Growing up, I was very shy, and kind of a nerd. This is not in the I’m-s0-smart kind of way, but rather in the my-sister-has-all-these-cds-and-vhs-tapes-in-japanese-and-they-are-so-COOL kind of way. Now, this may seem like an odd place to start this article, but quite honestly, that was my first interaction with another language and culture. Now, flash forward a couple of years to the beginning to Netflix, when I started ordering dvds of my own, and making my parents take me to the store to find things Netflix couldn’t provide. But honestly, that was my first inspiration to learn a language. Back home, we don’t take language classes until High School, so learning a language was difficult. Nevertheless, I did, at the time, manage to pick up a few words I looked up online.
Flash forward again to the eighth grade, when I knew I would have to choose a language class to take the next year. Now, I had the choice between Spanish, which in my head was out of the question because it was the class that everyone took, Italian, which never interested me much in the first place, and French, the language (in my head) of romance, art, and fashion. So I chose French, and started High school the very next year. Now, throughout my high school career, I got good grades, but I was never outstanding in any particular class. However, I got into Honors French, and always made sure I studied for every test and tried to keep up with everyone else. And by the time I graduated, I still felt like I needed to know more. And this feeling was something I didn’t feel about any other area. Then I entered college, had a fantastic university French professor, and my love for languages and French grew even more. I even picked up Spanish along the way, because hey, it’s useful, and learning languages is fun!
But as I was getting close to graduation, I couldn’t help but feel like I needed to do something crazy. It’s one thing to just learn a language, but I wanted the opportunity to talk to real people in my target languages and really experience other cultures and learn about the world. And eventually, I figured out a way I can do that, and really be useful and good at something at the same time! That way was teaching English. Now, I know sometimes there is this stigma about going abroad to teach English. There’s this prejudice from people back home at times where they think you’re just escaping the “real world” and eventually you need to come back and get a “real job”. Now, eventually, I probably will come home and get a job. But when I do, It won’t be my first “real job”. Because being a teacher IS a real job, no matter the country you do it in.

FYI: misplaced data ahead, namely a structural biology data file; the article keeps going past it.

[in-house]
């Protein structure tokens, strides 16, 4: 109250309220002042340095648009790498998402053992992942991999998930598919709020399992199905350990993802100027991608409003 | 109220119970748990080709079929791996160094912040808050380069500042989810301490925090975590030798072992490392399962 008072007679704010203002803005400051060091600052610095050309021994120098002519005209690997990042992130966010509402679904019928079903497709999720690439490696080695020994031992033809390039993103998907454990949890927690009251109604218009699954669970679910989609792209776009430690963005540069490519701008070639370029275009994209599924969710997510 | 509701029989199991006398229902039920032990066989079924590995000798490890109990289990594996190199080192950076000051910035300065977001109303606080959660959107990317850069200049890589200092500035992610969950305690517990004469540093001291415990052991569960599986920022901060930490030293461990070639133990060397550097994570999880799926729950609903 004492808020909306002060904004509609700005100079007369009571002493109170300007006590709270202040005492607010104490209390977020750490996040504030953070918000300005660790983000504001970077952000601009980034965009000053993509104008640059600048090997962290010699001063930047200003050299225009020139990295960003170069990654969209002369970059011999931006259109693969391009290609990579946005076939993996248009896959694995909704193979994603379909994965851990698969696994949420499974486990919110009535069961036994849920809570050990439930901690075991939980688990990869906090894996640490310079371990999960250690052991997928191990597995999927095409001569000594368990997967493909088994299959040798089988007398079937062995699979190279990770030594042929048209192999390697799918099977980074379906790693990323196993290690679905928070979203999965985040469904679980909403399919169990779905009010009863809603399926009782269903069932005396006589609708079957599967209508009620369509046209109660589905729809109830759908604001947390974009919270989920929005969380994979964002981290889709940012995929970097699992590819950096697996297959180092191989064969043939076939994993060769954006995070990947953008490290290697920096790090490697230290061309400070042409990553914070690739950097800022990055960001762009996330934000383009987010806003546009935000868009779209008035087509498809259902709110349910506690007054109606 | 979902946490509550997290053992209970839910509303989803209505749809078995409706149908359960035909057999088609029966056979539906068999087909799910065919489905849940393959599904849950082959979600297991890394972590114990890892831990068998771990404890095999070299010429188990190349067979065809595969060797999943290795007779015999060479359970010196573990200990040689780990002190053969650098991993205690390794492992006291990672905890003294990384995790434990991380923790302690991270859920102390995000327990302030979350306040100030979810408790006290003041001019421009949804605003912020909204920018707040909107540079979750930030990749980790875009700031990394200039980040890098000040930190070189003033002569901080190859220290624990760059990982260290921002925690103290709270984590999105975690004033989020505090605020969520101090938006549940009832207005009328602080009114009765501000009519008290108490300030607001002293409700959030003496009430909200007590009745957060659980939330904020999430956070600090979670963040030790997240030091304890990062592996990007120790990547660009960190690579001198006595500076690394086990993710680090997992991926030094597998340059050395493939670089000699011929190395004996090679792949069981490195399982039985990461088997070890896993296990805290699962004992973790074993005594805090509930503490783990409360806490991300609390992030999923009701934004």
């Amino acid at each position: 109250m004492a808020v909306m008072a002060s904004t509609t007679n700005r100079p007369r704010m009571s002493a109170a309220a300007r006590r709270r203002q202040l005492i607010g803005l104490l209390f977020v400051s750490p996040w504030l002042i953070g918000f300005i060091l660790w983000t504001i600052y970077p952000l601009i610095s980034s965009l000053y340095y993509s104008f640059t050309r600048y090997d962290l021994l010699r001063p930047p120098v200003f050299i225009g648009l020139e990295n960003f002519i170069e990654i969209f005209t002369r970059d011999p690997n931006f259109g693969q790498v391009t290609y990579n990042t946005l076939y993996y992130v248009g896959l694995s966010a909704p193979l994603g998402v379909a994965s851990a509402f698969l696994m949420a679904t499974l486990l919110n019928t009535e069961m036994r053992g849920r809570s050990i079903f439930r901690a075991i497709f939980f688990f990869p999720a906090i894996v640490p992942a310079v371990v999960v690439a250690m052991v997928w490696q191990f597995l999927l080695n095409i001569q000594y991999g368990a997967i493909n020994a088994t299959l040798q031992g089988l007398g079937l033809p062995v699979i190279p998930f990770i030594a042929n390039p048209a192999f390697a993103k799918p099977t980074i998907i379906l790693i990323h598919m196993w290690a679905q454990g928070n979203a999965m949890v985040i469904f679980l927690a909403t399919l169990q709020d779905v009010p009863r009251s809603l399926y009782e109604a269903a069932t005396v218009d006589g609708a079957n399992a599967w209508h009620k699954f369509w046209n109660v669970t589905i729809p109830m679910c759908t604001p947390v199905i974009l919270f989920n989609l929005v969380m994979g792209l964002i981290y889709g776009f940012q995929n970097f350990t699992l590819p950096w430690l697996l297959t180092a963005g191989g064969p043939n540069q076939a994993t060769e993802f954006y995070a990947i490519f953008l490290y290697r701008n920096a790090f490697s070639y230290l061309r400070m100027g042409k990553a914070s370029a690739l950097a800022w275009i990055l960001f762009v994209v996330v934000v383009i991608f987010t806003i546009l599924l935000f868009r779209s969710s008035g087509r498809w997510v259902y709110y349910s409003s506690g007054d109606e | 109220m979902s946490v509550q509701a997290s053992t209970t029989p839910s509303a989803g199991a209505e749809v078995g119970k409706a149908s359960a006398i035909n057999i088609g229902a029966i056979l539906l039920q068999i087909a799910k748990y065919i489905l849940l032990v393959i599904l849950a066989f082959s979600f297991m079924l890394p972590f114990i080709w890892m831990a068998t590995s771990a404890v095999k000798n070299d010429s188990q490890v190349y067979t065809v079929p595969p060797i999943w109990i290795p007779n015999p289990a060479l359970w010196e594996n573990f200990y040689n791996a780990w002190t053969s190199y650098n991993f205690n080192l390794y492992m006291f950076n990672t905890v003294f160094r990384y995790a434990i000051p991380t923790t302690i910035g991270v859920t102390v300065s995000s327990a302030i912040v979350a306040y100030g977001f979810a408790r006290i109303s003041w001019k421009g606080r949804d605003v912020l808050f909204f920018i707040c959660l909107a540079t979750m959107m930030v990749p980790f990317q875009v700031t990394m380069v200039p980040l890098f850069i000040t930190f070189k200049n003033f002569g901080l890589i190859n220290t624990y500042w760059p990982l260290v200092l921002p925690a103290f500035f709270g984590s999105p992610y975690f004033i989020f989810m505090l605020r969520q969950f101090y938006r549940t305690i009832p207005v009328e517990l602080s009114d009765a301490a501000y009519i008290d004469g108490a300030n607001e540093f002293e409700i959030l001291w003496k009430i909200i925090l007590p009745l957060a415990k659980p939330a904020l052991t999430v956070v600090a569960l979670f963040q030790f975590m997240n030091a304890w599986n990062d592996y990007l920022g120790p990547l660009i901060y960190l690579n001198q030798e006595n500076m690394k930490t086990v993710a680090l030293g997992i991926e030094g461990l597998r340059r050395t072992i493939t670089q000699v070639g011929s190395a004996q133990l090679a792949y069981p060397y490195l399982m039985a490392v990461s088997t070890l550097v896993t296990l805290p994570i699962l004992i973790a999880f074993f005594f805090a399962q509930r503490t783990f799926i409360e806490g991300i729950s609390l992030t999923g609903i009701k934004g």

This isn’t the end though. Teaching abroad has made me realize something else I want to do while I am teaching. I want to help people. I want to share my life with the world, write, blog, vlog, photograph, whatever format I choose, and create content that will help people going through the same things, or even be a way for people to experience someone’s life, another culture, or another country from their own home. As much as I’d like to reach and help as many people as I can, I know I don’t reach many people at all. And that’s okay, because I’m having fun writing these and actually committing myself to writing on a regular basis. And let’s face it, I would continue with 0 readers as long as I enjoy what I’m doing. But to the few of you that will read this, thank you, and I hope you enjoy my ramblings.